Remembering Kage Baker

Kage Baker passed away from cancer on Sunday, and I'm still not sure how to process that. It's taken me this long to figure out what I want to say.

I've known Kage for over 10 years, though we hadn't chatted via email in a few years. I'd only just found out she was ill a few hours before finding out she was gone. The realization that there's a finite number of her stories yet to come, that I won't be able to invite her back on "Cover to Cover" to chat about them, is slowly sinking in.

Her early Company novels are amongst the small handful of books I've bought multiple times, in order to place them into the hands of friends that would enjoy them, but who had never heard of them, and probably wouldn't remember to check for them the next time they went book shopping. The stories worked their own magic on those friends, who never needed more reminders to check for Company tales.

There's a wonderful overview and appreciation of her stories from this past summer over at Green Man Review, and many thanks to whomever took that photo... I had to use it.

There's a lovely tribute to Kage by Marty Halpern, mostly about how he came to edit Black Projects, White Knights, amongst other memories. For his work on that collection, I think I will someday have to give him a hug and a kiss.

I remember asking Kage years ago why Graveyard Game was only available in the UK and why Mendoza in Hollywood was so impossible to find. I remember how antsy and excited I became when she told me that I only had to wait another year or so, because Tor was going to eventually rerelease the early Company novels as well as continue the series.

I remember her mailing a couple copies of Black Projects, White Knights back to me, having forgetten to sign them before doing so, and the huge laugh we both got out of that.

I remember the cover proofs she sent me of the new trade versions of In the Garden of Iden and Mendoza in Hollywood, and the snarky but amused commentary she'd written on them.

I remember her telling a bunch of us on an old forum that she was going to be in a segment on a Food Network program, and I remember hunting through the TV listings, hoping to TiVo it (even though she really didn't want any of us to see it). I remember the discussion about Victorian food, and the jokes about spotted dick in particular. I don't remember if I saved a copy of it to vhs or dvd for her, or for anyone else.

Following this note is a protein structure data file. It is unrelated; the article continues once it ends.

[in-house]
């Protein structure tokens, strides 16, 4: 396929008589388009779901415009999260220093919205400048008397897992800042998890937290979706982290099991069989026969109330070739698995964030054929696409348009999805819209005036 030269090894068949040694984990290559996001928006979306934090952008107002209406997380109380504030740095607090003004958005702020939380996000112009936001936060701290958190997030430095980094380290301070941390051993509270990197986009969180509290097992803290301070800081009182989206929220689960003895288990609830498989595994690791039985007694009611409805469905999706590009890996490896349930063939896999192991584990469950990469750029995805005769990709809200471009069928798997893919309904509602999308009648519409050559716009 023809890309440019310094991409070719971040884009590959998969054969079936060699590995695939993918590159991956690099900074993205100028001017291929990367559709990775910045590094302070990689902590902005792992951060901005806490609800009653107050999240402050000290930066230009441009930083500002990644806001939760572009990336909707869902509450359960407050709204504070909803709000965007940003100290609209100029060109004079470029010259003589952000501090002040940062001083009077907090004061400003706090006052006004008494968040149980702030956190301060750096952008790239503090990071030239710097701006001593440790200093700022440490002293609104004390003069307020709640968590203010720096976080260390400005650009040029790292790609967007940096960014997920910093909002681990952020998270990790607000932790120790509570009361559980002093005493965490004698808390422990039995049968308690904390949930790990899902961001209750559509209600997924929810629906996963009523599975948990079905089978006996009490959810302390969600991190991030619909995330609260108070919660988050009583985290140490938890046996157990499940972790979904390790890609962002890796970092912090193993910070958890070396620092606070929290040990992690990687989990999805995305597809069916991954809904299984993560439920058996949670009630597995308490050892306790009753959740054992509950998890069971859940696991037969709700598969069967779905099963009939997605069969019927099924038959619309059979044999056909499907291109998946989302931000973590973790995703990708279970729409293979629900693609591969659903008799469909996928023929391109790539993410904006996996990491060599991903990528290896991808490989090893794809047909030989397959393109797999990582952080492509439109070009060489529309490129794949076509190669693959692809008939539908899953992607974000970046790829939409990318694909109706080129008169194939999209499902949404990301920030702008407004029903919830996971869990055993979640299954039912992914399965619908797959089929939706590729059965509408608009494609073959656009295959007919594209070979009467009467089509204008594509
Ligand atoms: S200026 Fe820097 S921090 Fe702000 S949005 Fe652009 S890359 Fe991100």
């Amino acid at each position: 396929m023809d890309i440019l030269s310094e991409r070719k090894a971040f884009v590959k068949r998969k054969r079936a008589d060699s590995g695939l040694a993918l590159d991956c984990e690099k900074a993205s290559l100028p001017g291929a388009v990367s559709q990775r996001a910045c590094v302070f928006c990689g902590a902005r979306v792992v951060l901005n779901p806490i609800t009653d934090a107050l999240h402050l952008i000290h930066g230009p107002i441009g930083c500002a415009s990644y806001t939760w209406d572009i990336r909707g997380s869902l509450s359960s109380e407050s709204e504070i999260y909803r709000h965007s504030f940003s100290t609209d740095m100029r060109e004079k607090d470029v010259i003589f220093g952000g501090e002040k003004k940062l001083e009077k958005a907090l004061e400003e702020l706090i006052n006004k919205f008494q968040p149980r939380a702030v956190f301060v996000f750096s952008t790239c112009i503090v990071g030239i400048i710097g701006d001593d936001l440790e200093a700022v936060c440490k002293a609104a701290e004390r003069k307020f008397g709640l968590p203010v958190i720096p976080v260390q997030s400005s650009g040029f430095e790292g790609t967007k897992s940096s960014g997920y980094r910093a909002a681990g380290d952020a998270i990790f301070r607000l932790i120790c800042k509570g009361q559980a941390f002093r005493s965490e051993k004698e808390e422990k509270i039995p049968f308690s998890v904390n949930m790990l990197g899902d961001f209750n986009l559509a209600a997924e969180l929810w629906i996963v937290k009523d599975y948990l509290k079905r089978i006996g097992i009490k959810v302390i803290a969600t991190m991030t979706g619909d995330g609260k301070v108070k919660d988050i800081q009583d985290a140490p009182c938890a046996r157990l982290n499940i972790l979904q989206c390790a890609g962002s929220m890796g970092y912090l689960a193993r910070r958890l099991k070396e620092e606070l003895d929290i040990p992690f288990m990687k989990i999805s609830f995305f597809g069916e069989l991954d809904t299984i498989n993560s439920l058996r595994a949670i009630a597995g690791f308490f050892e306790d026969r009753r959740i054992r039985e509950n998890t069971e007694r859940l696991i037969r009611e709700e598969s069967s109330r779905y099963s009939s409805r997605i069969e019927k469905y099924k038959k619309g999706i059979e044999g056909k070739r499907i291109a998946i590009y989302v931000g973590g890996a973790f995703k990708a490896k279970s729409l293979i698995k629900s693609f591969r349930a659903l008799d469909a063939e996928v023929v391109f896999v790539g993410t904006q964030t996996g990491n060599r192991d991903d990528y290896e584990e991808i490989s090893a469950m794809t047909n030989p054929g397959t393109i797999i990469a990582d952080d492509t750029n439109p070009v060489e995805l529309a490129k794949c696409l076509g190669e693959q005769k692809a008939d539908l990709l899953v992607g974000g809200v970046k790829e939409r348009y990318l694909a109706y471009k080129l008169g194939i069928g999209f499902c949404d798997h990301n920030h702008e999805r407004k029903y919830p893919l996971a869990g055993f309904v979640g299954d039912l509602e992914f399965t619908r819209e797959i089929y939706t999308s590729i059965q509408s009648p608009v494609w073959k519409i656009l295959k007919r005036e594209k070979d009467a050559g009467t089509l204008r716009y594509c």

Even though I have her stories on my shelves to continue to enjoy along with the happy and funny memories, I will dearly miss Auntie Kage.

Link: Kage Baker


  1. Terrible news. I had no idea she was sick.

  2. So sorry Summer. So sad. Sending you special hugs.


  3. Hi, Summer,

    Thanks for sharing with us some of your experiences with Kage; and thanks too for pointing your readers to my blog post about Kage and the making of Black Projects, White Knights. And should we ever have an opportunity to meet, I'd be honored with that hug and kiss.

    - marty

    • Thanks, Marty,

      After reading about your encouter with her at World Fantasy, it made me regret even more changing my mind about going last year. We still have her stories, and yet another sad reminder that life's too short not to write.

      I look forward to seeing you at a WFC someday.

  4. Thanks, Summer, for posting your memories and feelings. The last time I corresponded with Auntie Kage was when it was announced that the new Pirates of the Caribbean movie would be entitled "On Stranger Tides," and I had to gab with her about whether or not it would have anything to do with Tim Powers' novel of the same name. Kage loved her pirates, after all. She didn't mention being sick at the time, but I understand now that she was.

    Kage was as classy and intelligent as she was talented. I'll miss her deeply.

  5. Summer, do you still have a copy of Kage's Food Network appearance? You sent me a copy of it back in the day. If you want, I could probably track it down in my stuff and send you back a DVD or something.

    • I honestly don't think I do have a copy of it anymore. Last spring/summer, i had gone through all of my video tapes to see what I wanted to keep and digitize, and what to get rid of, and it wasn't amongst the ones I had left. I know whatever hard drive I had it on back in the day is long gone... I don't even own that same computer anymore. If you could find it, that would be wonderful.

      Lee Whiteside also just sent me the audio of an interview done with Kage at Westercon 2008 in Las Vegas, so I'm going to be doing something with that as well.

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